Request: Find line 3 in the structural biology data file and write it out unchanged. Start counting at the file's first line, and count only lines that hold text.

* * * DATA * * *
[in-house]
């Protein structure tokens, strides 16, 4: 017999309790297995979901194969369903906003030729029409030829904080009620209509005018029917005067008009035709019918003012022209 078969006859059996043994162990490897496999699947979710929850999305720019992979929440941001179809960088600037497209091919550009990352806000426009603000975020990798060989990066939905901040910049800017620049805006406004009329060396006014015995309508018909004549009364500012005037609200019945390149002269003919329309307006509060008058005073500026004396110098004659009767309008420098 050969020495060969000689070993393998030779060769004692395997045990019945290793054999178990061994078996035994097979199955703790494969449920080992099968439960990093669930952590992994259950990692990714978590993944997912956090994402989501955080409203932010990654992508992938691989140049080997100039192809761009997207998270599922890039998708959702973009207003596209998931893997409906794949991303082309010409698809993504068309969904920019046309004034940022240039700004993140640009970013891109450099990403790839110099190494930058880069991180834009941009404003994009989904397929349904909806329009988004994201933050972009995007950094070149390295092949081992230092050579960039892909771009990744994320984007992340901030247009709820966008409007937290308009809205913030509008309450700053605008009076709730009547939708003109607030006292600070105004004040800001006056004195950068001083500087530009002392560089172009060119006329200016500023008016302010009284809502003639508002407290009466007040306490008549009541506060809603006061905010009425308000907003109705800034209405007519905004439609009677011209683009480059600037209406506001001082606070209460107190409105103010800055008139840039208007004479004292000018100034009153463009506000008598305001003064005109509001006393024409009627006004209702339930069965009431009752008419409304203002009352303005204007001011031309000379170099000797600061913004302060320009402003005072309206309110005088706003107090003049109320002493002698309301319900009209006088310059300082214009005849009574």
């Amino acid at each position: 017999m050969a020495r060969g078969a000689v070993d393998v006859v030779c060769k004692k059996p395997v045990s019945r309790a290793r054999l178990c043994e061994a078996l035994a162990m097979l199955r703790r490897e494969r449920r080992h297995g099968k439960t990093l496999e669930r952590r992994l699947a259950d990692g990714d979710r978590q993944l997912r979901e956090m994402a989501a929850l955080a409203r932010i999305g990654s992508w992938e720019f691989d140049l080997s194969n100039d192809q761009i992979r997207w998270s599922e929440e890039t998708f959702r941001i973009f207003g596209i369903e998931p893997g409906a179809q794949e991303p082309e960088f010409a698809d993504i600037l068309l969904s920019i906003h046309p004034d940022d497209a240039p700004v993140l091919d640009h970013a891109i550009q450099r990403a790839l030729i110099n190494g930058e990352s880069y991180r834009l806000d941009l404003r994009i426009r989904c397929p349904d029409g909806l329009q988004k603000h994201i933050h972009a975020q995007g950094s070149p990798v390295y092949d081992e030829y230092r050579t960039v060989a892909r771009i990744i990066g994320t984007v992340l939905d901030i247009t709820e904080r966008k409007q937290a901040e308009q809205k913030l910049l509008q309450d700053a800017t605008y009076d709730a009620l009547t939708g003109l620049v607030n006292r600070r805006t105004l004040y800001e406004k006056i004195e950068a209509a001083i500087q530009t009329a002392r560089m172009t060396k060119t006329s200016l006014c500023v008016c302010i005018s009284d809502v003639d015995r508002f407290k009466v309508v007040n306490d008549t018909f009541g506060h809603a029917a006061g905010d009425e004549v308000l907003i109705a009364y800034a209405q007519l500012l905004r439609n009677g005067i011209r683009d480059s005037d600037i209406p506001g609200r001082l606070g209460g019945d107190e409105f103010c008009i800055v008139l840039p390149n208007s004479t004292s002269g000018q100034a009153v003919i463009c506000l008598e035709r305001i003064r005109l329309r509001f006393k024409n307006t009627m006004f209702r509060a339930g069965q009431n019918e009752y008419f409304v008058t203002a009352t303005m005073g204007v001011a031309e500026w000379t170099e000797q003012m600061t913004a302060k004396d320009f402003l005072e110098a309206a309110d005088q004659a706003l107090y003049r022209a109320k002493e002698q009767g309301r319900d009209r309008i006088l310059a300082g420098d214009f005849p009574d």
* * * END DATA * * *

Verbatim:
């Amino acid at each position: 017999m050969a020495r060969g078969a000689v070993d393998v006859v030779c060769k004692k059996p395997v045990s019945r309790a290793r054999l178990c043994e061994a078996l035994a162990m097979l199955r703790r490897e494969r449920r080992h297995g099968k439960t990093l496999e669930r952590r992994l699947a259950d990692g990714d979710r978590q993944l997912r979901e956090m994402a989501a929850l955080a409203r932010i999305g990654s992508w992938e720019f691989d140049l080997s194969n100039d192809q761009i992979r997207w998270s599922e929440e890039t998708f959702r941001i973009f207003g596209i369903e998931p893997g409906a179809q794949e991303p082309e960088f010409a698809d993504i600037l068309l969904s920019i906003h046309p004034d940022d497209a240039p700004v993140l091919d640009h970013a891109i550009q450099r990403a790839l030729i110099n190494g930058e990352s880069y991180r834009l806000d941009l404003r994009i426009r989904c397929p349904d029409g909806l329009q988004k603000h994201i933050h972009a975020q995007g950094s070149p990798v390295y092949d081992e030829y230092r050579t960039v060989a892909r771009i990744i990066g994320t984007v992340l939905d901030i247009t709820e904080r966008k409007q937290a901040e308009q809205k913030l910049l509008q309450d700053a800017t605008y009076d709730a009620l009547t939708g003109l620049v607030n006292r600070r805006t105004l004040y800001e406004k006056i004195e950068a209509a001083i500087q530009t009329a002392r560089m172009t060396k060119t006329s200016l006014c500023v008016c302010i005018s009284d809502v003639d015995r508002f407290k009466v309508v007040n306490d008549t018909f009541g506060h809603a029917a006061g905010d009425e004549v308000l907003i109705a009364y800034a209405q007519l500012l905004r439609n009677g005067i011209r683009d480059s005037d600037i209406p506001g609200r001082l606070g209460g019945d107190e409105f103010c008009i800055v008139l840039p390149n208007s004479t004292s002269g000018q100034a009153v003919i463009c506000l008598e035709r305001i003064r005109l329309r509001f006393k024409n307006t009627m006004f209702r509060a339930g069965q009431n019918e009752y008419f409304v008058t203002a009352t303005m005073g204007v001011a031309e500026w000379t170099e000797q003012m600061t913004a302060k004396d320009f402003l005072e110098a309206a309110d005088q004659a706003l107090y003049r022209a109320k002493e002698q009767g309301r319900d009209r309008i006088l310059a300082g420098d214009f005849p009574d």